Job satisfaction in our research instruments led to confusions; however, whatever interpretation by respondents, the study's results ultimately gives hints about the reasons that could cause movement between public and private sectors. The confusion of job satisfaction emerges from the fact that, in Sudan, pharmacists' roles are not clearly identified. For example, they play roles of storekeepers in medicines supply agencies in both public and private sectors. They also dispense medicines, which assistant pharmacists do. In hospitals, most of the time, pharmacists' tasks are carried out by assistant pharmacists. There is a feeling among users that there are no differences between a graduated pharmacist and other pharmacy staff.

In private companies, the pharmacists work as salesmen or do promotion for certain medicines. The lack of clear job definition renders those who are currently in the public sector intending to join the private sector and vice versa. The private sector pharmacists are reluctant to join the public sector because they are worried about the issues listed in Table 8. The government, in its plans for attracting more pharmacists to the public sector, needs to address the monetary issues, instability feelings, job satisfactions and political issues.

Training Strategies

A lack of professional development can result in low staff morale (Shepherd 1995). Training strategies that fail to emphasize continued pharmacy professional development, in addition to poor job satisfaction, working conditions and remuneration, affect not only the numbers of pharmacists in the public sector, as shown in Table 8, but also their quality and performance. These dimensions are not captured in the data to enable international comparison, but are widely understood to be at least as important as more quantifiable factors in explaining the performance of the healthcare (Hongoro and McPake 2004).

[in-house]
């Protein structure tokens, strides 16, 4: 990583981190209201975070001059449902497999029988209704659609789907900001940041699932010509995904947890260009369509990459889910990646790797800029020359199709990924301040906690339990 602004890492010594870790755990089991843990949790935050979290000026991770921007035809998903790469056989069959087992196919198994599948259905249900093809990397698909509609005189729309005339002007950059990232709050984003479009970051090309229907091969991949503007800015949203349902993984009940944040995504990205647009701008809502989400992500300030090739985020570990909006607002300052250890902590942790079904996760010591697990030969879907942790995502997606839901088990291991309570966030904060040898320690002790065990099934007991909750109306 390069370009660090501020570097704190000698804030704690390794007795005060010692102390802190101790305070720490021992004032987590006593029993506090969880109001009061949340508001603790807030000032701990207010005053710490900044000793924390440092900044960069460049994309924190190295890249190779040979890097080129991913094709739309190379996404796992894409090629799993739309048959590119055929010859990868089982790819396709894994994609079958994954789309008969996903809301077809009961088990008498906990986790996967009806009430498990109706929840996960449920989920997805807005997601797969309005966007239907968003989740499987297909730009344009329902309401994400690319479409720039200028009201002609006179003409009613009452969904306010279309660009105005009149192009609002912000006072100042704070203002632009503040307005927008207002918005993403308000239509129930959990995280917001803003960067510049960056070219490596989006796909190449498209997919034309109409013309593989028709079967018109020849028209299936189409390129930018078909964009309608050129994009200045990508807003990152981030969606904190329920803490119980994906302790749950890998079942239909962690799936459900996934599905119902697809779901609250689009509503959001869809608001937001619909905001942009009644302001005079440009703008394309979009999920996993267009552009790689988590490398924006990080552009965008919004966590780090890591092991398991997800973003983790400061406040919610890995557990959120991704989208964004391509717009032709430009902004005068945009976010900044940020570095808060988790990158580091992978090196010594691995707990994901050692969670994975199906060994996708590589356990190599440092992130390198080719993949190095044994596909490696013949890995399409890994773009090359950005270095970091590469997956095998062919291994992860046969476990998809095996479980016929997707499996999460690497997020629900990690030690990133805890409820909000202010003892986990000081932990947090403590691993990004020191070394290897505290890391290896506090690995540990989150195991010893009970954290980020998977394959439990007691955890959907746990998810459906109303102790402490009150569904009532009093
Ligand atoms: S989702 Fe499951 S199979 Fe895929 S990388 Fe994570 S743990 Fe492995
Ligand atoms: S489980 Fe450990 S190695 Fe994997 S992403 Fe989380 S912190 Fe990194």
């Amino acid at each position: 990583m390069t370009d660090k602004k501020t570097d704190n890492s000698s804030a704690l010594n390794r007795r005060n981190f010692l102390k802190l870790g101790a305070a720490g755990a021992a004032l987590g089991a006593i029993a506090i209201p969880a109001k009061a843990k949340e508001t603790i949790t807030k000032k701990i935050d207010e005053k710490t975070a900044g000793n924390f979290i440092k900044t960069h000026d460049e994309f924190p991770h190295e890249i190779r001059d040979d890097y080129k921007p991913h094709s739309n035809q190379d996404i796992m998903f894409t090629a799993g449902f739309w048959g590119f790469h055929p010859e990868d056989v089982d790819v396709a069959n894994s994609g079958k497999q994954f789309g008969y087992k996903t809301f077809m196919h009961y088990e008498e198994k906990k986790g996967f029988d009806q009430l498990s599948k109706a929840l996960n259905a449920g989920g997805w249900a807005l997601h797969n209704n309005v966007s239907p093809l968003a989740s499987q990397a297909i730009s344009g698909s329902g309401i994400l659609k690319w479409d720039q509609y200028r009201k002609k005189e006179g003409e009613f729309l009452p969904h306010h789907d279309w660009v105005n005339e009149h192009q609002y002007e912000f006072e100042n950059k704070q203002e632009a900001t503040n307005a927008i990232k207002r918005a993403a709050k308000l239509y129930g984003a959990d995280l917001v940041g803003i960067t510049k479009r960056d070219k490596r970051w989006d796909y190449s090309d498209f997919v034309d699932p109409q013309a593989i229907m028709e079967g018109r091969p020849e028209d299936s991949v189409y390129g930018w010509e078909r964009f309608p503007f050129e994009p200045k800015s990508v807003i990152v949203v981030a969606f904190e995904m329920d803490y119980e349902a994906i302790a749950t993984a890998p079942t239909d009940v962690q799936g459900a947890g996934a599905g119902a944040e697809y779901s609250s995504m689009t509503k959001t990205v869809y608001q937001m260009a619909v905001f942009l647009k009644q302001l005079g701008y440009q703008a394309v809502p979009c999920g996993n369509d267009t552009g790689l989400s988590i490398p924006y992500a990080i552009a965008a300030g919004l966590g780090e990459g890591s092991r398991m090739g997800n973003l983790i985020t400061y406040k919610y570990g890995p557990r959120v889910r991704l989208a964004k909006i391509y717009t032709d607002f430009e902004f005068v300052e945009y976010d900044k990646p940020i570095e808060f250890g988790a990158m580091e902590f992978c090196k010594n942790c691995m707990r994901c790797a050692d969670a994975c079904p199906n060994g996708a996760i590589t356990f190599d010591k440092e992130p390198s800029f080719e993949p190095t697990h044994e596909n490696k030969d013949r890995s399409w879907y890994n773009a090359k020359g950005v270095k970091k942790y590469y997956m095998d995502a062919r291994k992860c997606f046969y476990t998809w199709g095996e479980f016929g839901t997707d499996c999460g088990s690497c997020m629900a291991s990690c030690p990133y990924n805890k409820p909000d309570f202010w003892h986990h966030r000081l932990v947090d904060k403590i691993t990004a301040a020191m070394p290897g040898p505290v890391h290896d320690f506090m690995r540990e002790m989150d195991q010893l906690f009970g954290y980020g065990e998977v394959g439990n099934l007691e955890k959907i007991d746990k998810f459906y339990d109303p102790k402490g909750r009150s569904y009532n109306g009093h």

Although there is an imperative to retain staff, and there is a link between increased retention, personal development plan and appraisal (Gould 2004), the strategy of bonding pharmacists to government after pre-registration training has largely failed because pharmacists easily find ways to quit from the public sector (one-year houseman-ship strategy was adopted in early 1990s). This failure is partly explained in the absence of punitive action and capacity to enforce penalties (if any) and availability of buy-out options (such as attractive drug companies).